An introduction to GNSS-IR

Permanent GNSS receivers are instruments that receive signals from Global Navigation Satellite Systems (GNSS), such as GPS, GLONASS, Galileo and BeiDou, and use them to position the receiver in space and time. This is fundamentally the same technology used in car and mobile phone navigation tools, but using higher quality equipment to allow for more accurate measurements. They are commonly installed at tide gauges in order to monitor vertical land movement and position the tide gauge datum in a geocentric reference frame.

However, there is a secondary use we can make of GNSS receivers installed near bodies of water. GNSS receivers suffer from multipath errors caused when the main signal from the satellite is interfered with by versions of the signal reflected off surfaces in the vicinity of the receiver. But with some care, we can exploit these errors to extract information about these surfaces.

an illustration of GNSS signals being reflected off a body of water
Multipath caused by GNSS signals reflecting off a body of water. Image: Simon Williams

Signals reflected off the water will be delayed in reaching the receiver, and as a result will not necessarily be in phase the with direct signal. As the satellite passes overhead, the angle of reflection changes, and thus the delay will change. At some times the reflected signal will be in phase with the main signal, enhancing it, at other times it will be out of phase, dampening it's strength. These variations in the signal strength are measured by the receiver's signal-to-noise ratio (SNR).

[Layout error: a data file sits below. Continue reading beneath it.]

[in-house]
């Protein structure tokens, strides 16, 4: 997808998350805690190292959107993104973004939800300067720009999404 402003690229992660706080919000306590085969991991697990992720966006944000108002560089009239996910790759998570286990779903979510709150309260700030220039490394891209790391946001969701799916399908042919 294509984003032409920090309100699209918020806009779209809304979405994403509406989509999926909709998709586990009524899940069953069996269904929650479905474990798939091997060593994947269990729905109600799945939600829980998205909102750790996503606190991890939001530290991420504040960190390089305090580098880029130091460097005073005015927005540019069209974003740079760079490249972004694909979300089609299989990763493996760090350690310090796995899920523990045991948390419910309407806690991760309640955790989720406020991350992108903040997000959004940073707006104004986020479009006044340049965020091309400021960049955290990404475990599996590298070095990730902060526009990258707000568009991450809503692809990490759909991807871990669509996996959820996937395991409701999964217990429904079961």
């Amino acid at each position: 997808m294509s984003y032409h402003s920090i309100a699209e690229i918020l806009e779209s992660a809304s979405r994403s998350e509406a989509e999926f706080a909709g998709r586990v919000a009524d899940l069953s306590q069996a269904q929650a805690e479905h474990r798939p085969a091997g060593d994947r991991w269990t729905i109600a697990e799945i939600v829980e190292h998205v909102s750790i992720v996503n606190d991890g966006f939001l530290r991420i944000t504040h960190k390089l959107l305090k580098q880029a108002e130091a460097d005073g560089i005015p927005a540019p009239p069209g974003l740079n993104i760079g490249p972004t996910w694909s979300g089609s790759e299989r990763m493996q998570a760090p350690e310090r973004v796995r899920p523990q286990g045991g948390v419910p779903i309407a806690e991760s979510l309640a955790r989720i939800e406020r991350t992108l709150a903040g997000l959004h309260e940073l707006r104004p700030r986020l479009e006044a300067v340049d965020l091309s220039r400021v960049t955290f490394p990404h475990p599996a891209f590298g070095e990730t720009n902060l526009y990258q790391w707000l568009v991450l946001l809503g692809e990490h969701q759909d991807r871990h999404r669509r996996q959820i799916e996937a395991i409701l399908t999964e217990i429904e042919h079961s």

an example of SNR oscillating slower at high tide an example of SNR oscillating faster at low tide
An example of how the signal-to-noise ratio fluctuates as one sateliite passess overhead at high, then low tide. Note the faster osciallations at low tide when the height below the GNSS receiver is greater. Image: Simon Williams

We can extract the frequency of these variations in the signal-to-noise ratio by examining its spectrum and when combined with some trigonometry, we can use this to estimate the height of the surface.

an example of converting SNR data to a height using a periodogram of the SNR
Estimating the relative height (RH) of the surface with a periodogram. Image: Kristine Larson

In many locations the receiver's view of the sea will be blocked in certain directions: there might be parts of a harbour, or boats may moor regularly at a certain location. However, we can use the satellite position information to automatically mask out reflections from these areas. For this reason, sites have to be processed on a case by case basis, examining which reflections give good results, often on an iterative basis. We've also designed a widget to help create these masks by showing the shadow of a GNSS receiver installed at any location.

This technique doesn't only apply to water levels, but anything where the height of a reflected surface varies - it has been used to monitor snow height, vegetation cover, soil moisture, and there's even an extension capable of measuring significant wave height.

This repository doesn't only contain coastal gauges though, there's some observations from offshore platforms, and some from rivers and lakes. As part of the analysis process we routinely fit tidal cycles to the data - this step is omitted for non-tidal sites.

For a fuller explanation of the technique, we'd suggest watching videos created by Kristine Larson, including a short course on GNSS-IR produced in conjunction with UNAVCO, available on YouTube. These videos explain how to use Kristine's python toolbox to perform GNSS-IR, and she's even produced a web app where you can try it out online.